Monday, November 29, 2010

Up In This Cut

[This is the chaptered footnote for a dialogue that takes place in my novel
“If You Cut It It Will Grow”. Throwing you straight in, a few sentences before the footnote, the hero asked about getting up in the victim's "cut". The dialogue that ensued was going this way:]

Textural Tourettes tempts me to swear something out loud but I swear I have no opinions of this girl yet so I swallow it. Nerd Tourettes tempts me to say something stupid like “As in, ‘Let’s get up in each other’s mental cuts. The Temple next to our forehead being related to the PIE tem for “cut” like the templates to everything, the temples we hinge it all on, the temperature change my body experiences when it gets within 100 yards of yours, the smooth tempo I wanna execute this all with, the temptation the temptation the temptation, and all the those French temps wasted arguing all this’.”
drive, drive, drive.
I avoid one set of Nerd Tourettes but couldn’t hold back the next wave:
“And like the Indo cum Latin ‘cut’ comes from, –“
“Time to shut up, faggot. Wait, did you just say you came?!”
ram, ram, ram the retort home.
“Sker cum caros, from which we get –“

[The chaptered footnote picks up here:]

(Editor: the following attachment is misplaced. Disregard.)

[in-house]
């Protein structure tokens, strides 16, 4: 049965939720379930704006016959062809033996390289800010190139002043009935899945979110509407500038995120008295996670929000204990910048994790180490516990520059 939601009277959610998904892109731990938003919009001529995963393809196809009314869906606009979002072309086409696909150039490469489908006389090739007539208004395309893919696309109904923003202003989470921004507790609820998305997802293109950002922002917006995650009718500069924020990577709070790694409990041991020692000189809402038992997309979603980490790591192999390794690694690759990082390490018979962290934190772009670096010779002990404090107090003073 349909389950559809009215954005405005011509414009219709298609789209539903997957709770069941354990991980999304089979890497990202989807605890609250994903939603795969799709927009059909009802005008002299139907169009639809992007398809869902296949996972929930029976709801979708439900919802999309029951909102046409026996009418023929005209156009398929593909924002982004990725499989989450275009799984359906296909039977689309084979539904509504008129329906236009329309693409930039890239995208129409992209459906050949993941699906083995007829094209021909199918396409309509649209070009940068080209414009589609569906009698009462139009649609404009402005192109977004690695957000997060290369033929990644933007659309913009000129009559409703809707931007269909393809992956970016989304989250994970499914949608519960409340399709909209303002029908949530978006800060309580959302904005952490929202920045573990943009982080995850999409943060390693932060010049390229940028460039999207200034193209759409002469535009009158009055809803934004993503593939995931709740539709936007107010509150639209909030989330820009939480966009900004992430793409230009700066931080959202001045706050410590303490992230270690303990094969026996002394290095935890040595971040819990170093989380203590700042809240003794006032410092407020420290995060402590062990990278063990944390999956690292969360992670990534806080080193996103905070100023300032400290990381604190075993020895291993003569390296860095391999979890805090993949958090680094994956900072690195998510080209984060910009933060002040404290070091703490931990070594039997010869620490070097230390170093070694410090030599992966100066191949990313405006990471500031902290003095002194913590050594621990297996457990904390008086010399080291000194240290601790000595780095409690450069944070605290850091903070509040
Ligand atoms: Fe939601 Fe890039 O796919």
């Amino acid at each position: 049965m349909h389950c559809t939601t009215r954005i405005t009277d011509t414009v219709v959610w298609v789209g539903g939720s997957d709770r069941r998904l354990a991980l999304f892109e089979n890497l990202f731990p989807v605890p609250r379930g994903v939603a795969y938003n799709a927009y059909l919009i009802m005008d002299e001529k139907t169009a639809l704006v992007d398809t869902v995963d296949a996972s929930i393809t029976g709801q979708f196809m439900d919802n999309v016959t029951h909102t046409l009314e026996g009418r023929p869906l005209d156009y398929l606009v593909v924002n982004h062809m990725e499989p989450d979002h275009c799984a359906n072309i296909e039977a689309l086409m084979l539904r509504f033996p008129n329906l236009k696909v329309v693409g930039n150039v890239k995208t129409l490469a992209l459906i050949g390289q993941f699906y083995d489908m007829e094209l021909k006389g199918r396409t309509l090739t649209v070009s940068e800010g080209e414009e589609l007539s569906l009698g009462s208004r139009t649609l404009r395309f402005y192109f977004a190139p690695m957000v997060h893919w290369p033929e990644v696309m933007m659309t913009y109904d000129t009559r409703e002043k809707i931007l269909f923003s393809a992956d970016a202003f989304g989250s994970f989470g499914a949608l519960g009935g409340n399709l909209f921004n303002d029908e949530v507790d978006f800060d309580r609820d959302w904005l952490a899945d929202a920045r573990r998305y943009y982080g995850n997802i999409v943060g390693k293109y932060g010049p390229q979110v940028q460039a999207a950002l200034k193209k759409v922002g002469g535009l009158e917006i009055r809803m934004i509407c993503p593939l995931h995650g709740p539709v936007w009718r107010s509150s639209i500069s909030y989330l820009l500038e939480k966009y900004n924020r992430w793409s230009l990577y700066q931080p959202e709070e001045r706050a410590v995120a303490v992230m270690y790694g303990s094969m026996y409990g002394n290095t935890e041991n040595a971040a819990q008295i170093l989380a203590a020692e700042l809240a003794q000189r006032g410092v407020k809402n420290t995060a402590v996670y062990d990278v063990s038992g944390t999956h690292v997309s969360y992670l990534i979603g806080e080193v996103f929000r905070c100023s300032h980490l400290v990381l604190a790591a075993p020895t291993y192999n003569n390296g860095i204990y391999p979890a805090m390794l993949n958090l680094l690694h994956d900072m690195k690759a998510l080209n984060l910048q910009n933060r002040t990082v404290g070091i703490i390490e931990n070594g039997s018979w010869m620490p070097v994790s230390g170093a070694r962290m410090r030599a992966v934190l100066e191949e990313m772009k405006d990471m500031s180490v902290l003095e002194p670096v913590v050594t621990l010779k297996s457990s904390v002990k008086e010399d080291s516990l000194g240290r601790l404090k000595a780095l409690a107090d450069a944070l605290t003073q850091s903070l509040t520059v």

Embarrassing only because my timing was off. Not off like pink off, I mean pure off, careless (from the Latin “caro“ for “flesh and blood“, soulless). My reasoning was on though. Where do I begin? Well the whole ordeal happened in the night, cut off from the day via twilight, which comes from when “two lights” trade places. The Italian “sera” for “evening” comes from the same Proto Indo-European (henceforth PIE) ser root as “serrated”, it was cut off from the day creating two pieces from one making our day now “even”. Think about “pairing off” and “paring off” which are related to “par” for “even”. Things are balanced (bi-lanced, two cuts) when they’re split, hence we prepare all things to be separated. Are we in concert (“with separation”) here or do you find all these cuts disconcerting, Melissa (yes, even though it wasn‘t she in that bed when I slipped with the “cut“, it was she I was separated from and she I‘m trying to separate towards)? Maybe this is a good time to look at the subtle difference between the Greek “di” prefix and the Latin “bi”. “Di” has the sense of “in two” which when mutated to the “bi” in Latin lost its sense of what it was cut off from and became simply “two”, but two is just a singular “two“, it‘s a one like any other number, Mel -- just like a million zillion zillions is just >>> one <<< million zillion zillions. Therefore, to add to two we have to cut one and keep it; an addition is a separation. The diet that keeps us alive is a separation (from the Greek diainysthai “to take apart”); that is, if we digest it at all (“to carry apart”), and are you, babe? I read this in a digest, which you won’t be surprised collects info. A serrated knife has notches like the noche, the nacht, the notte, and the night, all niches cut off from the day creating this nook tonight (leading us to nigh? Nay!) for us to make two from one (or at least the act of making two from one) like the child from its ma. In PIE, when one and two were still synonyms, ma meant both “early” (still evident in “maƱana“) and “late” (in “mature“) like the figlio (“son” in Italian, from the Greek filo for “thread“) and the file that cuts your nails down at the salon. The thread is that the cut is the thread, and philo in Greek was love, Melissa, uh-oh. Our kin are all cuts, even our kings (related through the Old English cynn for “family, race” like the English “stirp” for “family, race” from the Latin “stirp” for thread, related to the scarlet cloth “stammel” so named because it is blood red from all these cuts). Oh, you don‘t wanna be my princess, just my ol’ fashioned girl? “Folk“, from the Semitic for “divide”, is also therefore cut from the same stone, be we slivers of silver cut off or not) crusading (from cutting “caro“) against basilisks (the “little king“ in Greek); makes sense since the Kaisers, Czars, et al all come from Caesar, the king cut out of the womb. A “real” was a small Spanish coin the tradesmen once relied upon, and hence “is it real?” became “is it actual?” and as those with the most of these actual things were the nobility, we came to call them “regal”. A coin comes from the Latin “cuneus” which was a wedge cut from metal. These reals became so standard they became regular, and we are all cut from royalty in a million ways then -- even me, Melissa, even me! “Carl” comes from the Old Norse for “freeman” (the ultimate separation word, comes from the PIE *prijos for “beloved“: “If you love somebody, set them…”) because that Latin “caro” for “flesh and blood” became synonymous with breaking free, tearing apart (this is where we find real charity, real care). This makes Charlemagne (Carolus Magnus) the cut upon cuts. That Frank (frankly regal is the real truth) knew about the tangibility of cuts! France is seen as the true border of Roman and Northern tribes (despite other Latin words having already been put into use for regions further out; there are always borders beyond borders, walls beyond walls, so take yours down already, Mel!). “Beyond the Pale” may refer to Irish land free from British dominion, but all of its functions are Roman. A “palus” in Latin was a series of stakes used as a fence; some hypothesize a connection to the idea that it kept the pallid out. “Pole” comes from the same root and brings us to the other edge of Charlemagne’s empire, Poland. Polish claim their name comes from polijane, which means “field dwellers”, but to the King of the Holy Roman Empire the stark never-ending steppe was its own sort of fence (think "nowhere to run to" style Siberian gulag) and hence a competing etymology -- lack of border is border. It borders on another border, the Ukraine, which means "border" in Russian. Denmark was the northern border in the time of Augustus and though the root of "Den" is subject to much debate, it is generally agreed that the "mark", like "margin", comes from the PIE mereg for "boundary" -- beyond which is Scandinavia, literally "cut off"; from the same Proto Germanic skit that gave us not just “shiver“ and “shake“ and “shift“ and “shit” and “science” and the science of shit and shitty science and the cut of the cut off of, but also “conscience” -- to be with me is to be “with cuts“, even you got ‘em, Mel, even you. Every cut has a cut within too and hence the Italian state “Le Marche” literally means “the fences, the boundary” of Rome. Every cut also has a cut without as well, and hence all the marquises, marchesi, and marqueses caught fighting out of bounds, the borders bordering outside their bounds. Francon was an unrelated Old Germanic word that meant “lance” -- which brings us back to “palus” which brings us back to France: the country established with so many borders it’s become borderless, more subjective cut than objective cut. And that Franc in Old French meant “free, cut” (If you love someone, they are already free, cut ‘em in like they do in Spanish with the cutting “caro” derived “acertarse“ for “to pull close, cut in“ like “cerrar“ for “to close“ meaning “cut the cut“). The palus brings us back to the point at hand though. This is about skin, that cut cutaneous, and after all I wanna bone your brains our for now and forever, Mel. “Skin” was first used as “animal hide” and comes to us from the PIE sken, “to cut off”. “Palus” not only like my pole I wanna separate you with (just a little), but also like the Latin “pallo” for “robe” which I wanna separate from your body which comes from the Latin “pelle” which is your skin that separates us from each other and the Latin “scrotum” which was also a robe separating my little Latin “palle” (“balls”) from all of us. A “bully” was once a friend you would go “balling” with (from the French “boule” for “balls“, the fuck bully became the fuck buddy), so take this lightly if you think I’m coming off too crude, but “crude” also comes from that Latin “caro” for “flesh and blood” because there is no escaping these cuts and cuts and cuts that bind and bind and bend us together (same roots! “twist“ and “two“ too), Melissa. No, think of being bound to them, in all senses of the word “bound” -- as headed away from them as we are tied to them. Thai the country even means “free” in Thai even though it sounds like “tie” to us. We are all bound through and threw. “Spouse” comes from bound, and the pledge they make to each other comes from the French “pleige” for the cut out incarcerated “hostage“. If it seems like I’m too focused on things that bind, read the subtext -- so much of language is focused on countering the cuts, but it just falls short with cutting more cuts. Hell, country itself comes from the Latin “contra”, it’s its own antonym; and the “barrio” deep in the center (from the PIE kent, for “prick, cut”) of its city comes from the Arabic for “open country”, huh? This is where the logic of trying (from the Old French “trier” for “cutting off”) to separate takes us in a place where we are all already held together through these cuts and all I can see are cuts and all I can see are cuts and butts. In fact, Melissa, if I referred to my “scrotum” in the days of Vulgar Latin I’d be referring to my whore, my bitch, my “piece of skin”, my “animal hide”. Anything made of such blood and cuts is gonna bleed into each other; me to you, you to me, no way around it. That’s right, I jerked off to your cleavage today, the cleaved part between your tits. Cleaved is also its own antonym, mon amour, and that’s cool too because in my mind I cleaved those tits together with my sticky (from the branch, the “stick“, that’s been cut apart from the tree, another auto-cutting auto-antonym) jizz. Yesterday it was the crack between your butt cheeks butting out away from you. Cleaved them closed too. When I say something boring and unpoetic like “I wanna have sex with you” believe that I’m hearing the Latin “secare” for “divide”, the cut between the sexes (which makes “dissect“ another separation of a separation). Ah, you fucking prude, Melissa, what the fuck? Forget the “C” word, you even object to innocuous words like when I ask if I’m getting a piece of your “tail” tonight. “Tail“, from the french “taillie” for “cut off from“; a word so dry (so close to “seco”, in Latin “secco” was “dry”, the water “cut out of“) they use it in math for “tallying”, along with its dry friends “average” (from the Latin “habere” for “have”, it was the goods damaged in transit cut out of the final trade; what we “have“ and no longer “have“) and “absolutes”(from the Latin “absolvere“, to “set free, separate“); and “tail” in Latin was once “penis”, yet if you ever said you want a piece of my tail I wouldn’t feel cut off from you as you do from me. Melissa, if god willing you’ve had the patience to read this far, please allow me an aside to the exhausted reader for a brief (from the Latin “brevis” for “short” which comes from the PIE sker for “cut”; same root as the “court“ I would destroy you in if ever you took me there on this ish‘) ounce of time (from the PIE *da for “separate”) who may not understand why I’m so preoccupied with proving that our cuts are cut from the same thread cut from the cut the ancients cut up in just to get you and I back cutting up in the same cut again {and reader, do you believe some people can hear better when they’re not listening? Well this decree (from the Latin “de” for “off” + “cernere“ for “separate“, another fantastic double cut, from the same root we got “discern” from because our vision blurs unless things are clearly cut apart, and related to the “ex” + “cernere” of “excrement” your intestines are working at discerning you from now), if it works, is designed not just at getting her back, but at passassinating that fabulous flabulous ass of hers. That’s right, I’ve stockpiled so much jizz waiting on this conflicted chick, that if in fact I do get her back in the sack I’m going straight for that ass, the cut inside, behind, between, beneath, and on top of the cut. I’m invoking all the tormented pain (from the PIE pei for “hurt”) that was once attached to that word “passion” and as I rip mine in I will be elating at the ripples (diminutive of “rip”, little cuts; same PIE rei root for “to cut” as “row“. To “arrive“, from the Latin “ad ripum”, by rowing atop the ripples is to cut the cut on the cut) that roll around that meat seat of hers. Yummm. What, now I’m losing even you too, dear reader? You think I’m crossing my bounds? Well I think you’re bound to the cross then (as bloody and full of separating cuts as that same “caro“ “cross“ comes from, but also as bound and coagulated as the crust and crud and the curds separating from the whey. You think I should keep some things secret (from the Latin “se” for “apart” + “cernere”, another cutting cut), some things private (from the Latin “privatus” for “cut off”)? Right, well you and Melissa can just keep believing in your cuts removed from cuts then while I continue on with the other readers agreeing with everything you say while yet you deny us still. The only promises I ever make are the ones based on the Latin “promittere” (to “send away”) from whence we took the word from. Ciao, all my promises are public missiles because they would be anyway. As she is the public, I hope she just heard all that without directly listening.} So reader, I have no choice but to return to the ancients to prove my point because my point is as ancient as it gets, yet it seems that those with the most respect for the ancients are the ones typically furthest from this ancient point. Like this: The Romans called Cleopatra “the key to the fatherland”. Melissa hears that as “the Queen who opened Egypt up to the West”, but “key” is related to the cutting “cleave“. Ok, so the deeper delving Melissa might then suggest that by calling Cleopatra “the key” they were creating (from the Latin “crescere” for “grow” from the PIE ker related to the PIE sker for “cut” because to cultivate is to eventually cut as all cultures cut themselves off; like Ceres the dwarf planet cut off from some prehistorical kaboom; from Ceres the Roman goddess of growth and cutting; and from cerebellum, cut off from the rest of the body like the “skull“, house of “skill”, from the Proto Germanic skaljo for “separate“, the thing that holds our “smarts“ like it did in Old England when it was “cutting“ wit, or our “intelligence“ like it did in Old Rome when it meant “to pick out, cut“ and will forever cut us “clever“ of course with “creations“ from the cutting PIE sker) a double entendre -- Cleopatra’s also responsible for politically cutting the fatherland up, the cleaver of the Patra. But what sort of stinging stain the Victorian era has left on our dames, those frigid years but a blip on the Watcher’s watch when they tried cutting themselves off from further cuts they were already cut off from, what a damaging duh. It’s a fucking triple entendre! To “chiavare” (the act of keying) in modern Italian is slang for “to key someone, to fuck them“, which we know Cleopatra did to at least two keys of another Fatherland. I say Keyopatra! No, that’s where history ends for Melissa. No dick in history for Melissas. I mean, people may have been dicks in history for her, but world altering events all hinging on the groin, no way, she can‘t let herself make that leap; the core current (from that same cutting PIE ker) of human conquest and crisis (from the Greek krinein for “separate”) can’t be pulsed by matters of the heart. Well a “macho” was a small Spanish hammer, related to the cutting “mace“, which came from the Latin “macchiato” which is a stain that cuts across another color. “Alcohol” comes from the Arabic kahal, “to stain”, which they also picked up in Spain. “Mix” and “Mescal” are from the same root, which is all to say that the mixed logics of our base and earthly pursuits, Melissa, simultaneously cut across and mixed into every massive decision (from the Latin “de” for “off“ + “cadere” for “off”, another cut on a cut) ever made. Thank god. We can size the history of events up with incisors (from the Latin “in” + “cadere” for “into the cut“; contrary to my long-windedness here, same cutting root as “concise”), Mel, and I’m comfortable keeping the bit a bite, hiding in the tanned hide, housebound as the husband who‘s shed his shed for the inside outside in. No, I’m not shirking my responsibility, Mel. C’mon, let’s build something solid together. Let’s build a tall dungeon (from the Old French donjon for “tower”) and a high moat (from the Middle Latin “mota” for “mound“) with a deep wall and paint (from the PIE pek for “cut”) our house back down to the ground again. C’mon Mel, let’s build that romantic dream house (from the same Germanic roots as “hide” and hence “skin”, in particular the piece I wanna “hose” you with) in the Tuscan hillside and call it our “casa” from the Latin “castrare” for “cut off” because all these stifling walls are set to castrate me like the word for married in Spanish, “casado”, blocking out the sky (same PIE *(s)keu cut root as “skin“), trading cielo for sealed ceiling so the only clouds we’re left watching are our cut cuticles. You think I’m seeing what I wanna see, Mel? “Hogar” is “home” in Spanish, yet “ahogar” is “to drown” in Spanish, they’ve got the metaphor flanked. But this cut must be cut from something! This cut must be cut from something! Fine, let’s return to the cut we began in: if the night was cut off from the day then let’s return to the day. I’m opening the curtains (like the “short” and “court” type cut) just to be certain (like the omnipresent “cernere” cut) to let the sun in. In German the day is a “tag” like the Latin “tagliare” for “cut” like the “tailor” who cuts away in his Spanish studio, the “taller”, as each tick cuts a tock that cuts another away. The tag on the back of your shirt tells us which “cut” you are even though when you’re “tagged” in the playground you’re “it” -- the cut is thing -- which is exactly where I feel like I am with you, Mel. I feel like it’s lunch break (from the Spanish “lonja” for “a slice”, lunch is therefore another slice in the cut). If you push me down because you have a crush (cut to bits) on me and I break my shin (from PIE skei for “cut”) I will need a splint (from PIE *(s)plei for “cut”), or a cut for my cut. If you keep stabbing (cut) me with these sticks (cut) I’ll needs stitches (cuts), or cuts for my cuts, c’mon quit it already! The day is as cut with cuts as the night. The label on that tag of yours is from the Old High German “lappa” for a strip of “cloth cut and hanging off”, related to your labia hanging off of you. Cut your clothes on or cut your clothes off, we’re all cutting to the same cut. Like that strip of cloth as its own antonym just about to come off when you strip if you find me strapping enough (you know only women used to be strapping?!). Like that slip (from the Middle Dutch “slippe” for “cut, slit”) you slip in and out of. Or if I’m lucky, like that “lace” that comes from “lash” which of course cuts. Like the “garment” cut from the Old English spear the “gar” which still cuts, baby. Like your “bra” from “brace” because it makes things stiff from the Greek sterphos for “skin“-- all sorts of “separated pieces” stiff. Like your scarf cut from cloth that cuts the biting wind, all I can see is a tatter I wanna tear off so I can scarf you down. Like your collection of purses from the Greek byrsa for more cut “skin” you dig your lipstick out of and purse your pus (Irish for “lips“, which just gets me thinking about other lips that sound like pus) all I can see in the day are cut trappings of scraps trapping us in. Remember that Cleopatra? The Latin “clavis” that gave us “cleave” cleaved itself in two when it reached Iberia, creating not just “llevar” the verb you would need to “wear” all these cuts, not just the second meaning of “llevar” for the “cut away from” I’m gonna do with all your society scraps that scar my libido, but also the “llave” for the “key” both Julius and Marcus Antonius keyed her with. You think I’m being sarcastic (from the Greek sarkazein for “to cut off the skin”)? Well the key keeps appearing. A “clavel” in Spanish is a carnation, the flower named after the color of blood; and, yes, a clavelita is slang for a…look, I’m just trying to articulate that “articulation” (from the Latin “articulatus” for “separating into joints“) is a cut to make things clear; that when I say “cut” I’m as cut with you as I was when the PIE *wi meant I was cut “separate” from you; that when I say “cut” I’m as cut with you as the lost origins of cut are cut from, amidst, and into all of us.